Crenshaw Stalls on GOP Border Bill: ‘Doesn’t Do a Thing to Target Drug Cartels’

US Representative Dan Crenshaw (L), Republican of Texas, speaks alongside fellow Republica
SAUL LOEB/AFP via Getty Images

Rep. Dan Crenshaw (R-TX) is one of a few Republicans voicing hesitation or opposition to the GOP’s sweeping border package, which the House plans to vote on this week.

Crenshaw argues the bill, called the Secure the Border Act of 2023, is weak on the issue of drug cartels.

The Texas Republican cited a provision, found in section 123, that would require Department of Homeland Security (DHS) Secretary Alejandro Mayorkas to submit a report to Congress on whether to designate cartels as foreign terrorist organizations.

The brief section on the cartels, criminal organizations that profit to the tune of billions off illicit activities including smuggling migrants and trafficking drugs, is the sole mention of the issue in the 213-page bill.

“There’s no increased prison time for cartel members. No targeting cartel finances. No going after the people who aid and abet them,” Crenshaw wrote on social media.

He said, “This is an easy fix – I’ve introduced amendments to do that – but so far our leadership has refused to correct this glaring omission and refused to allow an open amendment process. Nor is there a plan to consider exclusive cartel legislation on our calendar.”

A spokeswoman for Crenshaw told Breitbart News that Crenshaw has not committed to voting for or against the legislation, and that he is in talks with GOP leadership on the matter. One way the congressman would consider voting for the bill, she said, is if leadership were to guarantee him a floor vote on future anti-cartel legislation.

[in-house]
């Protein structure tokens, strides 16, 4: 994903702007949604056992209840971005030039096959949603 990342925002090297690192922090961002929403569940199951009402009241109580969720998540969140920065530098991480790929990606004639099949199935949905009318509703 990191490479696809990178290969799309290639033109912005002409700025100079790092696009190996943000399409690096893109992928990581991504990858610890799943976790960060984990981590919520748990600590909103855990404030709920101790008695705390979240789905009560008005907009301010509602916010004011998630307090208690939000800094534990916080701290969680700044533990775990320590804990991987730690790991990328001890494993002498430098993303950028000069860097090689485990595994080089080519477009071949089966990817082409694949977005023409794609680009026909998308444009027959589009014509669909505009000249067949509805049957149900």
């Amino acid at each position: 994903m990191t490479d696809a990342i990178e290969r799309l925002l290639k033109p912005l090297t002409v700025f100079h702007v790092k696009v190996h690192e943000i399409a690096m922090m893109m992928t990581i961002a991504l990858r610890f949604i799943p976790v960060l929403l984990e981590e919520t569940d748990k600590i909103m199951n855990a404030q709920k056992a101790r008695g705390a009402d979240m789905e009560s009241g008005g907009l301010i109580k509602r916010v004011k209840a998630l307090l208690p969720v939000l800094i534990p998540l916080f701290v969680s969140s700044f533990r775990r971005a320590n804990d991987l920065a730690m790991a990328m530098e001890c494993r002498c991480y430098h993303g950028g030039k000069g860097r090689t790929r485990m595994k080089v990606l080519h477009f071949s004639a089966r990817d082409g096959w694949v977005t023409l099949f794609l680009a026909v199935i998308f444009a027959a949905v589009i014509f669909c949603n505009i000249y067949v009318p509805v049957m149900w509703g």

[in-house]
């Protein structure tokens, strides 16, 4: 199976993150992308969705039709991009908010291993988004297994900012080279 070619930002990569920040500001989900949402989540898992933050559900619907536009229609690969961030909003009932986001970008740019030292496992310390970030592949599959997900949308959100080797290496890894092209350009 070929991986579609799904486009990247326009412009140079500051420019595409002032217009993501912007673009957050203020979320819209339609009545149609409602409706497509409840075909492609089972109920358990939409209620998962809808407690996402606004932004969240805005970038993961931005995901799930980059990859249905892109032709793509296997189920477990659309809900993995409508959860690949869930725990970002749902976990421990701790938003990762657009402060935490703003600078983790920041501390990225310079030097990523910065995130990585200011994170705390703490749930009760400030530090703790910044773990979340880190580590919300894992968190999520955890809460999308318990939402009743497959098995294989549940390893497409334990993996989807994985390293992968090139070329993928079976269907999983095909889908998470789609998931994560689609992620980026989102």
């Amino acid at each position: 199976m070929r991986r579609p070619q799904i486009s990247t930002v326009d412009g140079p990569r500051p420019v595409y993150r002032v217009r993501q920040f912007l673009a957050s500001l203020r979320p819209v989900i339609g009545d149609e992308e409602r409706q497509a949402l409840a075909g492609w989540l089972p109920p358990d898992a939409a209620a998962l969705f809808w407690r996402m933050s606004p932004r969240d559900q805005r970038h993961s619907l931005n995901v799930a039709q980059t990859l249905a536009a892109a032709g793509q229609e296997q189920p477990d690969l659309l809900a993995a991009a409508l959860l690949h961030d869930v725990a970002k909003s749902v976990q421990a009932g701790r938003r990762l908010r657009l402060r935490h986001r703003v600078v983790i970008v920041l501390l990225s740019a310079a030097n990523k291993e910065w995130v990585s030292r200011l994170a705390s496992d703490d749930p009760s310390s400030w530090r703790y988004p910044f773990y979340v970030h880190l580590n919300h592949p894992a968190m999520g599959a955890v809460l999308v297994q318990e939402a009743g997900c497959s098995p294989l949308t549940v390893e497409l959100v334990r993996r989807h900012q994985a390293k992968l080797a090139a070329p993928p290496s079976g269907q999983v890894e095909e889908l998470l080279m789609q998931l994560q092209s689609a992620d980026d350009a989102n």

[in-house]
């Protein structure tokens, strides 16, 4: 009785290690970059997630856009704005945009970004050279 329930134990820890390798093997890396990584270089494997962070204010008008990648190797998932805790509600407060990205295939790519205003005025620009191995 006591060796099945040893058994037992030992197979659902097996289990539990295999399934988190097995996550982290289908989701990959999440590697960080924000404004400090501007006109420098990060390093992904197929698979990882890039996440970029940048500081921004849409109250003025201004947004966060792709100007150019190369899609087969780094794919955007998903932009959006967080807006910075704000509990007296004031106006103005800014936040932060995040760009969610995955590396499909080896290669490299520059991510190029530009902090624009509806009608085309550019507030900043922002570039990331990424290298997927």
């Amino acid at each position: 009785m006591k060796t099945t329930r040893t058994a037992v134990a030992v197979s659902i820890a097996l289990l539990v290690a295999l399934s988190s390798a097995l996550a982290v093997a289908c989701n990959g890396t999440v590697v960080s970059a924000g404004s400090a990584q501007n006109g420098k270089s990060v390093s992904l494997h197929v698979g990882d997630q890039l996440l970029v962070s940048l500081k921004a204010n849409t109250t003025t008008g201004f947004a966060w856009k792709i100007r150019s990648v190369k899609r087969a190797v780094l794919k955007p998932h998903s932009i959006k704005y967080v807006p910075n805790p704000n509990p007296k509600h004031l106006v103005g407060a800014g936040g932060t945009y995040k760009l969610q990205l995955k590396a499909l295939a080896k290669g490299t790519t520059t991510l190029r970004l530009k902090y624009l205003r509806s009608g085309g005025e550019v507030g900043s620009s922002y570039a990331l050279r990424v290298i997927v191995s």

In addition to Crenshaw, Rep. Victoria Spartz (R-IN) appears undecided on the bill, and Rep. Thomas Massie (R-KY) opposes it because of his concerns that the federal government would abuse the bill’s E-Verify mandate, which is designed to prevent illegal migrants from working in the U.S. Massie worries the government would use the E-Verify system to push mandatory vaccinations.

Spartz said Tuesday both Crenshaw and Massie “raise very important points.”

Depending on absences on the day of the vote, which is expected to be Thursday, Republicans can only afford a few defections within their conference before the bill would fail, as most or all Democrats are likely to oppose it.

At least three other Republicans had been on the fence about the bill, Rep. Dan Newhouse (WA), whose family operates an 850-acre farm, and Reps. David Valadao (CA) and Mike Simpson (ID), because of the E-Verify mandate’s impact on the agriculture industry, per Politico.

Leadership however agreed to modify the bill to require DHS “to consider E-Verify’s impact on the agricultural workforce,” the outlet reported, though specific impacts of the change remain unclear.

Republicans unveiled the legislation last month, where House Majority Leader Steve Scalise (R-LA) touted it as “the strongest border security package that Congress has ever taken up” and vowed that the House would pass it.

The bill vote, if it does occur as planned on Thursday, would take place the same day the Biden administration lifts the Title 42 border barrier, a policy change expected to massively exacerbate the already-existing migration crisis.

Write to Ashley Oliver at Follow her on Twitter at @asholiver.


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